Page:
On Wednesday I was moved to put the following poem by Margaret Atwood on Wompo: It's from a section of her Collected Poems, Power Politics, 1917: a series of incisive, plain spoken (the bare style) powerful statements, eloquent, they exhort us today still as the world they describe has just grown more so:
Here is a three parter:
They are the hostile nations
In view of the fading animals
the proliferation of sewers and fears
the sea clogging, the air -
we should be kind, we should
take warning, we should forgive each other
Instead we are opposite, we
touch as though attacking,
the gifts we bring
even in good faith maybe
warp in our hands to
implements, to manoeuvres
Put down the target of me
you guard inside your binoculars,
in turn I will surrender
this aerial photograph
sections marked in red)
I have found so useful
See, we are alone in
the dormant field, the snow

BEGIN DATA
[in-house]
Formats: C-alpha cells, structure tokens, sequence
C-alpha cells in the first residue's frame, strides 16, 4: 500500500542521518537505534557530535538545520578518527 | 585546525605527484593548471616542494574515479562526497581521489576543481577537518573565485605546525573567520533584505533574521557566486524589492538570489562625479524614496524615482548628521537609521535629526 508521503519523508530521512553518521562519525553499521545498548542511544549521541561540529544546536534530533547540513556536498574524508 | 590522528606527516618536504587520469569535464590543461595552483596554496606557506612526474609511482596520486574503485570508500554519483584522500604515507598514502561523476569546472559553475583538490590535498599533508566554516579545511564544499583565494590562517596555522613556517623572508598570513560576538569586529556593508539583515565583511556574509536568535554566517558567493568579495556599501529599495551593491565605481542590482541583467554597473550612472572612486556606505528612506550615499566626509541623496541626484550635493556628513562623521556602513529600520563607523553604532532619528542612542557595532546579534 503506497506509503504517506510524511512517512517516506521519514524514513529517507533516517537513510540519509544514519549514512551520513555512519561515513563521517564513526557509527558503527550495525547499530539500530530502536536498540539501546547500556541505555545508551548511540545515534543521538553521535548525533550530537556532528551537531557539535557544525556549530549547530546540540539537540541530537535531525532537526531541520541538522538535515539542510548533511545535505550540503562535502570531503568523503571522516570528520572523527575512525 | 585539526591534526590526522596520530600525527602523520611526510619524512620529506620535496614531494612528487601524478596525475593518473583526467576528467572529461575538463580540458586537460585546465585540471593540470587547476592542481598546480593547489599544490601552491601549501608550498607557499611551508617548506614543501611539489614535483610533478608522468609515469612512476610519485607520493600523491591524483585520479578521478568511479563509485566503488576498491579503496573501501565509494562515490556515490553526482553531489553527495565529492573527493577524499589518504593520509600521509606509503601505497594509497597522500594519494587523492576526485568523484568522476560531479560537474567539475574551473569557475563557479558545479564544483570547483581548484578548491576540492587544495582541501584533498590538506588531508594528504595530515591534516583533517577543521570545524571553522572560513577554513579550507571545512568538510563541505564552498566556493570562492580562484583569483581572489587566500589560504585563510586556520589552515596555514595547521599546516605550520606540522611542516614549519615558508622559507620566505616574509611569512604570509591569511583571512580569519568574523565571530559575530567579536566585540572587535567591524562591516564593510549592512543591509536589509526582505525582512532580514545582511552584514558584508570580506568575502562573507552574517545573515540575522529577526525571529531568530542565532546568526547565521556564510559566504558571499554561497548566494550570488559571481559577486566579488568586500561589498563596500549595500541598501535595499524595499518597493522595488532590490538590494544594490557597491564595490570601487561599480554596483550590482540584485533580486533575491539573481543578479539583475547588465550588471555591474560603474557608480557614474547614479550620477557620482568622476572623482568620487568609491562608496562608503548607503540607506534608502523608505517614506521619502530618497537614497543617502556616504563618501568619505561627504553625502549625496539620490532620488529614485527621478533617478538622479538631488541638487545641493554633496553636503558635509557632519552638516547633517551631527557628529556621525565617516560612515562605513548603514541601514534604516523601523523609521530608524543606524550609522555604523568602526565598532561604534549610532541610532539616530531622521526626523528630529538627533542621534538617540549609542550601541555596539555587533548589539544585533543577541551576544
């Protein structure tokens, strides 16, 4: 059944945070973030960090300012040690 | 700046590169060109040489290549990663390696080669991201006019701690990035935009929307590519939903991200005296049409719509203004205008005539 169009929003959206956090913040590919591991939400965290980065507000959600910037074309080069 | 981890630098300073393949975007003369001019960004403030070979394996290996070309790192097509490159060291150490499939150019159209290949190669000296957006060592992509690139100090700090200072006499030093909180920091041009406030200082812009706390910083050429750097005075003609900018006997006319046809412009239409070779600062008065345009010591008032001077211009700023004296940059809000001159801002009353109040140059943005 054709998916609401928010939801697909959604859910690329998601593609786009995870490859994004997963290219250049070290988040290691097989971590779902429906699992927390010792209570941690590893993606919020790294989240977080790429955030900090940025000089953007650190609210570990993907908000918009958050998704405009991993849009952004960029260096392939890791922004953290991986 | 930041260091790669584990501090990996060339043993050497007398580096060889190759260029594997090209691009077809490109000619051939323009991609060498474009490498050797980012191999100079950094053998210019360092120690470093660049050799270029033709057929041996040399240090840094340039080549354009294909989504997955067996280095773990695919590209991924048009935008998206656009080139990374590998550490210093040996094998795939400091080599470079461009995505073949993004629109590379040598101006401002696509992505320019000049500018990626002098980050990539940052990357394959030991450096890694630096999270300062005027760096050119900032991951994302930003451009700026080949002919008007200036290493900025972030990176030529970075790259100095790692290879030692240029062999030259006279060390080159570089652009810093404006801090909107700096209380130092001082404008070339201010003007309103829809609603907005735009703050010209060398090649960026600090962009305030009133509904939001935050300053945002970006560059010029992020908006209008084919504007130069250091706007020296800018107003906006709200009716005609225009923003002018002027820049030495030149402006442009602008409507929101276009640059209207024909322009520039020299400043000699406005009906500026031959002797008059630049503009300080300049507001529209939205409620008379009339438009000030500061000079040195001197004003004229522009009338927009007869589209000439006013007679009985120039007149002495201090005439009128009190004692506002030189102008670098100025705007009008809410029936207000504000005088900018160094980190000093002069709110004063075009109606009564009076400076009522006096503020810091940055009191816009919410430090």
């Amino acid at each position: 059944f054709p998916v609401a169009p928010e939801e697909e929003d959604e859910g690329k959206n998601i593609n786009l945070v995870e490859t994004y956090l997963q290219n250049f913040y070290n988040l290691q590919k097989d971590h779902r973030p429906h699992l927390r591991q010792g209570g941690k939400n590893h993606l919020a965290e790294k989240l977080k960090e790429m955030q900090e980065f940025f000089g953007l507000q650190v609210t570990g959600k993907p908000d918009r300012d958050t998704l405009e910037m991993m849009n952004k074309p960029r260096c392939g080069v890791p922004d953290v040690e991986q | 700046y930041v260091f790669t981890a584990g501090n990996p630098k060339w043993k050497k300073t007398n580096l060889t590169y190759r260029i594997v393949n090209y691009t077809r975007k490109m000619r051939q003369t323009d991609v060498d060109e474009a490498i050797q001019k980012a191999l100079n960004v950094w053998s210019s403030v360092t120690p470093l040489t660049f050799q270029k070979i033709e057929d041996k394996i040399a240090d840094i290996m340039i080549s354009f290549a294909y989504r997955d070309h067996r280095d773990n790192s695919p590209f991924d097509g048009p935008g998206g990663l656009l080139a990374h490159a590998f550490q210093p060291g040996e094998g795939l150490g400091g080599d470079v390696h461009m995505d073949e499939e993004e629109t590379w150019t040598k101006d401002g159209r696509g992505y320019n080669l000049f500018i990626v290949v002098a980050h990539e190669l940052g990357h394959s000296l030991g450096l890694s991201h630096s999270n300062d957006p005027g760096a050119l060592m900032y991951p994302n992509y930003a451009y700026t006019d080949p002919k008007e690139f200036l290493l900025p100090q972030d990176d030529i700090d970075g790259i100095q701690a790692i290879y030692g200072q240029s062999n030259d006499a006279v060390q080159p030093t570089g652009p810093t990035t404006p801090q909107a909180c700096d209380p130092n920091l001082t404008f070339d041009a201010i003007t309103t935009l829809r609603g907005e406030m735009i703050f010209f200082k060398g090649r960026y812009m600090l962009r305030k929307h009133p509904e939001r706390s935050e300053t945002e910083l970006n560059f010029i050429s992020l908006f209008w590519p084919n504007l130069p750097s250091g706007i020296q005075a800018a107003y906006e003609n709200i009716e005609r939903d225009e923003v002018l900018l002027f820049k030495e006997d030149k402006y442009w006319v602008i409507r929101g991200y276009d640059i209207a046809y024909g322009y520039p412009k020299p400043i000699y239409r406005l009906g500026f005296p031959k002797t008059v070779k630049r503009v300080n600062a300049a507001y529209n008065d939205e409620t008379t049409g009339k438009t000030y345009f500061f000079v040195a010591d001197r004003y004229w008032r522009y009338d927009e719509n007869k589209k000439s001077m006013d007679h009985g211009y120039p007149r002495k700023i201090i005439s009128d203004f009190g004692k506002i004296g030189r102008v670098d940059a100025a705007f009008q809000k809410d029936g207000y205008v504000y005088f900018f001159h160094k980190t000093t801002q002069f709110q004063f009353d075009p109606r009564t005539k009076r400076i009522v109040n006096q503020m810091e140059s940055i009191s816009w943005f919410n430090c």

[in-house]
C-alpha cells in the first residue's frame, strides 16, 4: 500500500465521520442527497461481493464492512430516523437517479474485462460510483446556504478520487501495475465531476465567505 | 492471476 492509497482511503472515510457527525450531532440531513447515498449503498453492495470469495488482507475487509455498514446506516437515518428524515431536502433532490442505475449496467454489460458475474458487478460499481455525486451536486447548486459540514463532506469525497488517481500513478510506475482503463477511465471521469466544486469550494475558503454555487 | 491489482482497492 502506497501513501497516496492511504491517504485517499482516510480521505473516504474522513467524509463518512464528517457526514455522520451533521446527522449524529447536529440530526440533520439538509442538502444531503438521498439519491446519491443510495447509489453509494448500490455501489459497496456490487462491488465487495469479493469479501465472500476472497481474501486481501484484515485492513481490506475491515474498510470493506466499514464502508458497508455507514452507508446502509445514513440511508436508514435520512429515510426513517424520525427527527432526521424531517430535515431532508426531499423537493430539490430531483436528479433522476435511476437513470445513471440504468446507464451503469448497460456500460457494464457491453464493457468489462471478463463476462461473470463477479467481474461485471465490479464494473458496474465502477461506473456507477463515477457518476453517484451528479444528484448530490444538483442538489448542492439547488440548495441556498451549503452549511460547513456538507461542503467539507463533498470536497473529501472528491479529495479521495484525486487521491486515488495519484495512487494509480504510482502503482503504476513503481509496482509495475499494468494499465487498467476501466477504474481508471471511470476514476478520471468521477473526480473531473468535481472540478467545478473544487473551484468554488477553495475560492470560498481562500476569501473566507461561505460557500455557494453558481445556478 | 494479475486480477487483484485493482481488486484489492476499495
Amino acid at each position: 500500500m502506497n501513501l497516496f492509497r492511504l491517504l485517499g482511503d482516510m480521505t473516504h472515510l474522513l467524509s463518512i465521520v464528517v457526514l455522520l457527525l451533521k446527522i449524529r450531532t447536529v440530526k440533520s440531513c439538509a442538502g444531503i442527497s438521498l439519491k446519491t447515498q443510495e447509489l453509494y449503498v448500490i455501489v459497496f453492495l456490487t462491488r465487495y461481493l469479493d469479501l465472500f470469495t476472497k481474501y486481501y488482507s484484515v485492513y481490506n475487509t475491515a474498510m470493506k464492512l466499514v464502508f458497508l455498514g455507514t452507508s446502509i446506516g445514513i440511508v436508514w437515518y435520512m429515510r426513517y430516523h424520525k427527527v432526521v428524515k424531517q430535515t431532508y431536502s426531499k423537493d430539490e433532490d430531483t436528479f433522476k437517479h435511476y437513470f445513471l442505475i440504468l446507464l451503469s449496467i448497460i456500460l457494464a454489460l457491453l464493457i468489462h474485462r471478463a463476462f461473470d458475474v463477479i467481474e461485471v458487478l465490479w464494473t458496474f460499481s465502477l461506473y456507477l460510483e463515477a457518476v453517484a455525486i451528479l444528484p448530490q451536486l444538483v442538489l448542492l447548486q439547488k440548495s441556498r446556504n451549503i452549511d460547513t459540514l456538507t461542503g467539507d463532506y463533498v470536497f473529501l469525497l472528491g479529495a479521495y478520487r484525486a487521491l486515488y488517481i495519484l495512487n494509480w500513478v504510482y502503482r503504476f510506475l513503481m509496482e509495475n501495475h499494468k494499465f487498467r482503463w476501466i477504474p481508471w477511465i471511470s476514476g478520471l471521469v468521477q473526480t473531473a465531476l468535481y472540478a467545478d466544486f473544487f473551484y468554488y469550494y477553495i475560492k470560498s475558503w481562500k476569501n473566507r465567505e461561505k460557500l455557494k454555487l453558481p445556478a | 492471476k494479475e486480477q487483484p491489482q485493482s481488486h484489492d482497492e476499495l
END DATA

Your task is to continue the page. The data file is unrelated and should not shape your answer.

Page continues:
that cannot be eaten or captured
Here there are no armies
here there is no money
It is cold and getting colder
We need each others'
breathing, warmth, surviving
is the only war
we can afford, stay
walking with me, there is almost
time / if we can only
make it as far as
the (possibly) last summer.
I wrote about my motives for putting it there as follows: Of late some personal experiences and what I've been reading online and in weekly periodicals, as well as friends' stories of their lives and those people they know have begun to persuade me that there will be no improvement in lives for most people in this next 8 years at all, indeed more ground will be lost -- less jobs for anyone, at less pay, more of daily experience controlled and limited by the interest of large corporations and institutions (I now can't even get myself working sinus medicine), and war and more war (military power) to shore up the power of such conglomerates, no matter how or what such wars smash. Margaret Atwood just published a new dystopia; I'm not much for science fiction (can't read it), but what I read about it shows how sharp and insightful she is from her earliest realistic novels (Cat's Eye) to what I was reading tonight.
A long thread emerged with women saying "Amen" and they agreed. A happy result is Farideh Hassanzedah put one of her poems on the list and has now rejoined WWTTA: